The impact non-vision sensing and robotics have on each other

April 1, 2016
Our panel of industry experts discusses the impact of robotics on manufacturing and the coming changes.

Change is inevitable. Sensor technology continues to advance. And robots keep evolving. Each one impacts the other, but which one—sensors or robots—is making the biggest splash? With robotics playing such a pivotal role in the future of discrete manufacturing, we asked a seasoned panel of industry for their insights and predictions on the role of robots.

Click here to meet the panel of experts.

Q: Can you please address robot’s impact on non-vision sensing, or the effect that sensors have had on the surge in robotics?

Henry Menke: Imagine the state of robotics in a world without sensors. Robot operations would be restricted to programmed motions only. Without the benefit of sensor inputs reporting process status, dynamic condition-based changes in operation could not be implemented. A sensor-less robot running open loop could not modify its operation in response to changes or variations in process conditions, such as part size variability.

Sensors enable an increase in the complexity of tasks robots can handle, without requiring a corresponding increase in the complexity of the robot itself. Sensors on a robot end effector do just what their name implies: they give the robot various forms of sensation—presence, position, force, temperature, color and pressure for the robot's end-effector tooling and for the fixed tooling and components that it is working with. The robot can be programmed to close its operational loop using sensors to detect or measure the independent process variables, as well as detect or measure the dependent process variables under the control of the robot itself.

Also read: The impact of wireless technology on presence sensors with robots

As always, robot payload is a concern. As sensors are added, especially to smaller robots, it’s important to minimize the mass of the sensors that impacts the net payload capacity of the robot. The rise of miniaturization in sensor technology is enabling smaller and lighter robots to also be equipped with sensor packages to make them more flexible and productive, without excessive weight driving the application into the next larger robot payload class.

Corey Ryan: Integration of additional sensors is critical to ensuring safety in cases where a collaborative robot system is developed with standard robots. Standard industrial robots are typically only designed with collision detection to prevent damage to the robot but still generate forces well in excess of those required for injury. Some robots designed for human-robot collaboration (HRC) are capable of carrying higher payloads and moving quickly in order to maximize throughput when people are not in the working range, but at full speed and payload they can easily exceed safe limits. In order to safely implement speed and separation monitoring, as defined by the ISO standards, sensors have to be used to determine the presence of people in the working range of the robots.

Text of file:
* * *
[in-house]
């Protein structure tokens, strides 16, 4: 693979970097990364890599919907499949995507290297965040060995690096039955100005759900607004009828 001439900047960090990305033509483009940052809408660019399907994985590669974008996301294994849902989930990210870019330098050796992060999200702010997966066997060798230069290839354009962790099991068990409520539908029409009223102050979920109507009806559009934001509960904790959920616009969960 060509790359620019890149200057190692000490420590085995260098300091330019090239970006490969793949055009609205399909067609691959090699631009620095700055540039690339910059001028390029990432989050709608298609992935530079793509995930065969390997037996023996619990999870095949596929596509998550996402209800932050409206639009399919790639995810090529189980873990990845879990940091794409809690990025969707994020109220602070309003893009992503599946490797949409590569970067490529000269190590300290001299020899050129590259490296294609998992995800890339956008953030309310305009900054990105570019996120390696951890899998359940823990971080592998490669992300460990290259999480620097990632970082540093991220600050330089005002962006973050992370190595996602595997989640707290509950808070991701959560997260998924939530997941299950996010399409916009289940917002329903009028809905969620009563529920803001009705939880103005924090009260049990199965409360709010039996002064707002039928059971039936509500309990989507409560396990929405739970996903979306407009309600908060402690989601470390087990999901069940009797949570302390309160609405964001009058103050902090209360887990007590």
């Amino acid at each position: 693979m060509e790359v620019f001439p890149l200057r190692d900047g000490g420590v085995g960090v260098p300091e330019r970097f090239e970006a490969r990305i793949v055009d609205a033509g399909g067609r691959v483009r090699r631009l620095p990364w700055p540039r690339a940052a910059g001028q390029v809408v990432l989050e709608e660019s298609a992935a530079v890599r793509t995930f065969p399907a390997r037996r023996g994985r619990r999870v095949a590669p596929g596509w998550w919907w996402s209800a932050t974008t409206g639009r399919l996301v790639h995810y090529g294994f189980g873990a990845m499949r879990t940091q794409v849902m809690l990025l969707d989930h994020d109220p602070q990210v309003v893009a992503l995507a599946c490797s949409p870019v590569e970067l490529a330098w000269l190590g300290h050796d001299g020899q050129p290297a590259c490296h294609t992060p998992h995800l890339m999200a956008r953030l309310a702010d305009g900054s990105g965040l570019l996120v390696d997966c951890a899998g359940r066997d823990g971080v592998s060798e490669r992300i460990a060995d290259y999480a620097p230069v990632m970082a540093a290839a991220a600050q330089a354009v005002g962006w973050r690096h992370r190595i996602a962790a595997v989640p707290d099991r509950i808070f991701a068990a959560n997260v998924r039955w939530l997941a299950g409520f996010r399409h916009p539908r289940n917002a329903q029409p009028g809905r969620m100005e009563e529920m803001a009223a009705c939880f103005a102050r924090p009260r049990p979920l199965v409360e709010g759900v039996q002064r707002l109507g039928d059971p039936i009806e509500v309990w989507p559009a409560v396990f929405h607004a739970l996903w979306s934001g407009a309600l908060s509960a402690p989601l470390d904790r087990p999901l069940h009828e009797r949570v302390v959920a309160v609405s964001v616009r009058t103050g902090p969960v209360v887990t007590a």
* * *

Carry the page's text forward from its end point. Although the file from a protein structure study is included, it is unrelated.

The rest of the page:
Garrett Place: One of the primary advancements here is optical sensing, or photo eyes. These devices have become smaller in size, but no less powerful. The small size allows them to be integrated on the end of arm tool or, because of their precise long range, out of the way of the robot travel. Both advancements open up new opportunities for robot integrators.

David Arens: Non-vision sensing is used to collect outside data that is not always available to a machine monitoring approach with vision. There are combination sensors that are designed for six axes of acceleration, gyroscope for monitoring of up and down, compensation temperature monitoring for the circuit and for the device it is mounted to, GPS for world coordinate location data and built-in data logging and rules alarm monitoring capability. All of this data can be used to monitor the health of the production, the health of the product as it is being produced and the quality of the product as it is being manufactured, lowering the amount of bad product produced and increasing the amount of first-build good product being sent out the door.

Scott Mabie: With the improvement in sensor technology and reduction in cost of sensor technology, the number of everyday applications has grown. Sensors are now becoming a very standard part of all automation from part presence and quality checks to production diagnostics, as well as on equipment for active health assessments.

Allan Hottovy: Sensors are the robot's senses and a fundamental requirement in any robotics system. Standardized sensor products that work across multiple platforms have helped to speed up the use of robotics. The simpler and easier they are, the more people will use them.

When builders set and built to a simple form/fit/function spec and couple this with international manufacturing standards, you are guaranteed a system that can be shipped throughout the world, pass local regulations and is easy to understand and maintain with local technical and component support. This trend of standardized components to lower total cost of ownership has been a big driving force.

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About the Author

Mike Bacidore | Editor in Chief

Mike Bacidore is chief editor of Control Design and has been an integral part of the Endeavor Business Media editorial team since 2007. Previously, he was editorial director at Hughes Communications and a portfolio manager of the human resources and labor law areas at Wolters Kluwer. Bacidore holds a BA from the University of Illinois and an MBA from Lake Forest Graduate School of Management. He is an award-winning columnist, earning multiple regional and national awards from the American Society of Business Publication Editors. He may be reached at [email protected]